Among the things we know of Manasa is that she disobeyed her husband and was therefore deserted by him, which doesn’t seem to have bothered her too much (also, he comes back when he realises she’s carrying his child. The child is Astika, who later on plays an important role in saving the nagas from extinction). She also saves Shiva after he drank the poison Halahala after the Samudra Manthan. In one story, Parvati gets so jealous of Manasa that she zaps one of Manasa’s eyes. In another, Manasa goes on what I can only describe as a murdering spree in order to convince one gent to worship her. Manasa kills all six of Chand Sadagar’s sons because Chand was a Shiva devotee and wouldn’t bow to her. When he does (sort of) give in, Manasa resurrects the dead.
Manasa has many names including Nagini (holla Ms. Rowling!), Vishahara (destroyed of poison) and Padmavati. She is usually depicted as a woman surrounded by snakes and worshipped as a fertility goddess. She also protects her devotees from chicken pox or small pox (maybe both. I forget. It’s definitely one of the poxes). Manasa is still worshipped in Bengal and other parts of eastern India. Traditionally, her devotees are non-Brahmins, belonging to lower rungs of the social ladder.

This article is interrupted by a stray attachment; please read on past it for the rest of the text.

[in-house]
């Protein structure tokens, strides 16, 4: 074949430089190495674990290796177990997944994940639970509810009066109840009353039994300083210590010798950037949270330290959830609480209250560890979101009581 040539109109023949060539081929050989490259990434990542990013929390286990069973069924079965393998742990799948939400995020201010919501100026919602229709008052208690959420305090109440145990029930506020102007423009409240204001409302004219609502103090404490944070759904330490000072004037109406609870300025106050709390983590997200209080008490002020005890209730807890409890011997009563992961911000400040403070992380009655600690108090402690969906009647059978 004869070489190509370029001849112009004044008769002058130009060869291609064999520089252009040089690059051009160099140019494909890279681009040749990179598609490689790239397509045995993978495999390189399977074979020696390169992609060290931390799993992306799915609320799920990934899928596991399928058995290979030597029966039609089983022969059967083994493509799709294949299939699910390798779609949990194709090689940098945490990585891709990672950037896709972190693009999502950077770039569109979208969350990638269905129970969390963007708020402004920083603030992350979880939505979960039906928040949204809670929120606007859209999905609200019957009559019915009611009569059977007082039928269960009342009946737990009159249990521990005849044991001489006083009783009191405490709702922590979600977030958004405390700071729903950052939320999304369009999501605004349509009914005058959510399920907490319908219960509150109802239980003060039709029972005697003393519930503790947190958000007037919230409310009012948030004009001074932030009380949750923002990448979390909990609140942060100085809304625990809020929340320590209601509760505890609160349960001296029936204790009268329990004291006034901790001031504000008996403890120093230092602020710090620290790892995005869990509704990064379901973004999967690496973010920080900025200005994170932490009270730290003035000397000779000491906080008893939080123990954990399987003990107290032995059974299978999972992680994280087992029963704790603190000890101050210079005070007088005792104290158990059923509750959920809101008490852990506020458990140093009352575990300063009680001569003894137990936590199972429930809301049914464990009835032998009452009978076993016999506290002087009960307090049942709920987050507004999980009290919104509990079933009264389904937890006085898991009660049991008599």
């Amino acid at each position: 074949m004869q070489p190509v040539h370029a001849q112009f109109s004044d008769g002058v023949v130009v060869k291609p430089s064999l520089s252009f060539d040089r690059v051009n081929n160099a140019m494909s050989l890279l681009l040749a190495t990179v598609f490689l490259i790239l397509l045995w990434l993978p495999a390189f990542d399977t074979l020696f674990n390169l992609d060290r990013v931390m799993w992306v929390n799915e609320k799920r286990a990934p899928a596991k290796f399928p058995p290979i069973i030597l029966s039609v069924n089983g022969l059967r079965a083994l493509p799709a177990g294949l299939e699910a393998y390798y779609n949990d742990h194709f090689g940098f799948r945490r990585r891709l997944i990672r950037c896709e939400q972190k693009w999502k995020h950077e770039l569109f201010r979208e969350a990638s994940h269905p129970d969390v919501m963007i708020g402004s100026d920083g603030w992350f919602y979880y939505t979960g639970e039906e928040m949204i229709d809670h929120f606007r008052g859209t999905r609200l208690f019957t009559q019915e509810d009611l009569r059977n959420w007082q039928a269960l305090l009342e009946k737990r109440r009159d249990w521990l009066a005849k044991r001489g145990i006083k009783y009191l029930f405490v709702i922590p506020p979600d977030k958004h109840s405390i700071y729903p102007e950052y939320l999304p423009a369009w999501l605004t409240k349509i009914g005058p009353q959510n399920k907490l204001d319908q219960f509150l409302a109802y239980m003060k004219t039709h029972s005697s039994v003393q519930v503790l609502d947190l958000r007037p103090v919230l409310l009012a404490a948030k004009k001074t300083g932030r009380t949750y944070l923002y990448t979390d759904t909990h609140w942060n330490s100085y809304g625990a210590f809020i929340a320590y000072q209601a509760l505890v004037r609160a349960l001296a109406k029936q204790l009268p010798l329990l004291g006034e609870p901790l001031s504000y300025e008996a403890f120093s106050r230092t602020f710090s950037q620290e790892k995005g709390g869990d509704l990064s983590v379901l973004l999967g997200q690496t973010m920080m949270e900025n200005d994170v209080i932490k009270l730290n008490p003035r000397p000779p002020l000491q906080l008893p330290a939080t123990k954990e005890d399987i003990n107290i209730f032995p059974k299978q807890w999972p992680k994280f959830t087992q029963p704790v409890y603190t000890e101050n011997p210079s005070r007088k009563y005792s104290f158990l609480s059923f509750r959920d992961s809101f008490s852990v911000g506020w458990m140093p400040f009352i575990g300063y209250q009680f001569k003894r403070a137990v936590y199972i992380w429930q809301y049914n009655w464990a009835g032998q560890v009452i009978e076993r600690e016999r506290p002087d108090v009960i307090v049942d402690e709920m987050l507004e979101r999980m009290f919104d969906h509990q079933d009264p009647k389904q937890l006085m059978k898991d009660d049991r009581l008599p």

I have no empirical evidence to back this up, but I think the modern ‘nagin’ — a woman who can transform into a snake at will, and has a fondness for wreaking havoc on evil priests and other powerful men — of our pop culture comes from Manasa. As a character, she does her best to conform to social expectations, but eventually emerges as a magnificent monster who is as terrifying as she is beautiful. In her loyalty to the man who is obviously less powerful than her, there’s a little warm hug to the male ego. In her ability to destroy those who torment her lies wish-fulfilment for women.
The nagin has been a regular feature in Bollywood films until very recently and now is the heroine of what I’m told is a very successful soap opera on television. I can only hope that in an alternative universe, Fantastic Beasts is being made with Sridevi playing Nagini.